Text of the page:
Editor’s note: There was much feedback to the article about residential permit parking in Canton. We have attached some of the more interesting comments below.
I would like to comment as a homeowner in Area 43. While I do understand the concerns for my fellow neighbors and they should be addressed, the real problem is not being addressed. I have owned and lived in my home for 10 years. I love this area, but about one year ago parking became increasingly worse when the can company expanded its business tenants. Every day coming home at 5:30-7pm, all I would see are employees from the Can Company getting in cars and driving away, after I have searched for parking for over 1 hour. Forget about stopping home during the day, I could not park within a block of my home. Parking in Baltimore is challenging, but this situation is one of the worst in Baltimore.
I love the businesses in the can company, however, shouldn’t they hold some responsibility to provide parking to the employees there? Because if you speak to employees there, they do not ALL receive parking or any solution from them. In addition, I feel that people supposedly representing the all of Canton are not and only succombing to pressures from the ownership of the Can Company.
We should also mention the CCA held a meeting to bring a motion to overturn our parking and when I heard about it, went to their website and did not see it posted.
In addition, the CCA and councilman Kraft say they will examine options to assist, but i have zero faith in that as they have never reached out since the parking went into effect to the residents behind the Can Company. What solution exactly are they going to come up with? The solution will be they will just be run over by The Can Company and forget completely about the people this inconveniences every single day.
As a citizen living in Area 43 and who attended the meeting last week, I began wondering if we were at the same meeting. The primary emphasis of the meeting focused on the Department of Transportation’s “Complete Streets” which is an initiative to create more parking spaces in the area. The main spokespersons were from the Baltimore Parking Authority, the Department of Transportation and Councilman Jim Kraft. All three did a good job. Representatives from the CCA did not speak at this forum and there were some questions about Area 43.
I had to laugh at the sentence which read ” There is some doubt, however, whether RPP belongs in neighborhoods with a concentration of small businesses, which cannot afford to build parking lots and garages for their employees and customers.” Isn’t the whole point of RPP to protect residents?? In fact, a good portion of the attendees raised their hands when asked if they were in favor of expanding the RPP program.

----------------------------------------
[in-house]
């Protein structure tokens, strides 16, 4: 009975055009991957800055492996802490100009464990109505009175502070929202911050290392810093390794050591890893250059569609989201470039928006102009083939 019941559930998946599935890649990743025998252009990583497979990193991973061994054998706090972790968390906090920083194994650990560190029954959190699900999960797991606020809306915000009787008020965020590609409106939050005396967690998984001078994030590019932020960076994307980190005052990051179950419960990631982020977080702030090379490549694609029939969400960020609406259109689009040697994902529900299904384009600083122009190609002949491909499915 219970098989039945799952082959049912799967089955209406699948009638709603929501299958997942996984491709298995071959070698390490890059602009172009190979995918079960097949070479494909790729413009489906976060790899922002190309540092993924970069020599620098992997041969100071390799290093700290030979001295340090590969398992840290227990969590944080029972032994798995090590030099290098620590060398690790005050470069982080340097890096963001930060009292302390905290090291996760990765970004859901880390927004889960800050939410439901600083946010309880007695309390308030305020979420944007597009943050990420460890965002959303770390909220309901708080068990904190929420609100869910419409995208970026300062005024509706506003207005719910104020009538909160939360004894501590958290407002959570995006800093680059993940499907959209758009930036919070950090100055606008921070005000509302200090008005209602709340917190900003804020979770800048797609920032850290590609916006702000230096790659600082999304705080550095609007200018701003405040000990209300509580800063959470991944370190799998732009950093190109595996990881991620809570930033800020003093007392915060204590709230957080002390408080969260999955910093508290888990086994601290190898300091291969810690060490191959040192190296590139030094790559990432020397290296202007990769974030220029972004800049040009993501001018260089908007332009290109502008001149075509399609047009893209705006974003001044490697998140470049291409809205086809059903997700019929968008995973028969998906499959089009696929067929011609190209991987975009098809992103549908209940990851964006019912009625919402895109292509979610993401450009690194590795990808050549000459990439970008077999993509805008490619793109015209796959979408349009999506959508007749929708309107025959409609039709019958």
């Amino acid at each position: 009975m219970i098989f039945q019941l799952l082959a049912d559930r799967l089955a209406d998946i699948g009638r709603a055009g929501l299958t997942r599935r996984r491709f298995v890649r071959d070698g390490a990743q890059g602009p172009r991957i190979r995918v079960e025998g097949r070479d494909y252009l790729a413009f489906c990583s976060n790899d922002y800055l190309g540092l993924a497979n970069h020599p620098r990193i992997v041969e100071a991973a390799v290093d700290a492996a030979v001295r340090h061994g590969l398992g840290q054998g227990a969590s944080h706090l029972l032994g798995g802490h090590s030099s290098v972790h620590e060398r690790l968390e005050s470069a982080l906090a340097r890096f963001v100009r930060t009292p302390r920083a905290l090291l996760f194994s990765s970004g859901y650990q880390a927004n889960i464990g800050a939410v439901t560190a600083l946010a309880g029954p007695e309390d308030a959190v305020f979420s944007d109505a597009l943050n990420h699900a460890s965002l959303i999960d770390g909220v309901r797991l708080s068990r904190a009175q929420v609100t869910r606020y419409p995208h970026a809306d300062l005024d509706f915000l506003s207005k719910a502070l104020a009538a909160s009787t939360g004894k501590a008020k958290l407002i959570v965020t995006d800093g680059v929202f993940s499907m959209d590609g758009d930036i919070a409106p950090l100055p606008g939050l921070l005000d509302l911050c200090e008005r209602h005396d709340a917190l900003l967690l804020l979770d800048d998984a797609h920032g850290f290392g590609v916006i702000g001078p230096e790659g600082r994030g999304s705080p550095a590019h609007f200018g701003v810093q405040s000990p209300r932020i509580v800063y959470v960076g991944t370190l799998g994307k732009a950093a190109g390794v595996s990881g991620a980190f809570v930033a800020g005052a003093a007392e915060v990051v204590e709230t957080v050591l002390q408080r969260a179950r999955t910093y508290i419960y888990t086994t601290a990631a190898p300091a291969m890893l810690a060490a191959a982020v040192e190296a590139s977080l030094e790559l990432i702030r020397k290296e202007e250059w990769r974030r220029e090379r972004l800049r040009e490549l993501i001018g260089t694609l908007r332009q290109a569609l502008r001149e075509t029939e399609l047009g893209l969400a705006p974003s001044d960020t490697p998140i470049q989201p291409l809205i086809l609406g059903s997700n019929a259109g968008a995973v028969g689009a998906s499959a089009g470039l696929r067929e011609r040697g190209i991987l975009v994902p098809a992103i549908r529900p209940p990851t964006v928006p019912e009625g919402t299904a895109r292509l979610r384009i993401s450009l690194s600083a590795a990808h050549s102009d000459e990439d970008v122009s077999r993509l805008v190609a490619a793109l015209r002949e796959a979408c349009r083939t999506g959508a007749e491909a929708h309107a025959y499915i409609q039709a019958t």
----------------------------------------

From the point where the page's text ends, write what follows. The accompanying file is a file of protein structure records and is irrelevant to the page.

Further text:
I also thought the article was not fairly balanced. There were no interviews with proponents or residents of Area 43 and no mention at the lack of response we received in the past from the businesses in the Can Company about the parking situation. We just became tired of being second-class citizens and exercised our rights as afforded to us by Baltimore City.
Respectfully, I also think that CCA should be reminded that any vote it took to approve of the RPP in Area 43 after the petition process was completed was non-binding. The Baltimore Parking Authority has ultimate jurisdiction over this matter and not the CCA. The CCA was told this from the beginning of the process.
There’s some partial relief to be had here. The city should simply buy the 60% empty parking lot space from Safeway, as it certainly isn’t being used by patrons during the day. There’s really no reason for them to have it. That would open at least a good 50+ spots!
While I certainly respect the need for residential parking in the area near the Can Company, as a resident near O’Donnell Square, my neighborhood has seen an exponential increase in parking due to the proliferation of bars and restaurants in the square and the blocks north of the square. As someone who works at night and returns to Canton at 9-10 pm, it is futile trying to find parking anywhere near my home. Instead of the CCA attempting to rescind residential parking permits, I had hoped they would expand it to include most of Canton. The city needs to find a long term solution to this problem, whether it includes building a parking garage or some other answer. As a 20 year resident of Canton this comes down to quality of life in the city. And that should include having consideration for the residents of the community.
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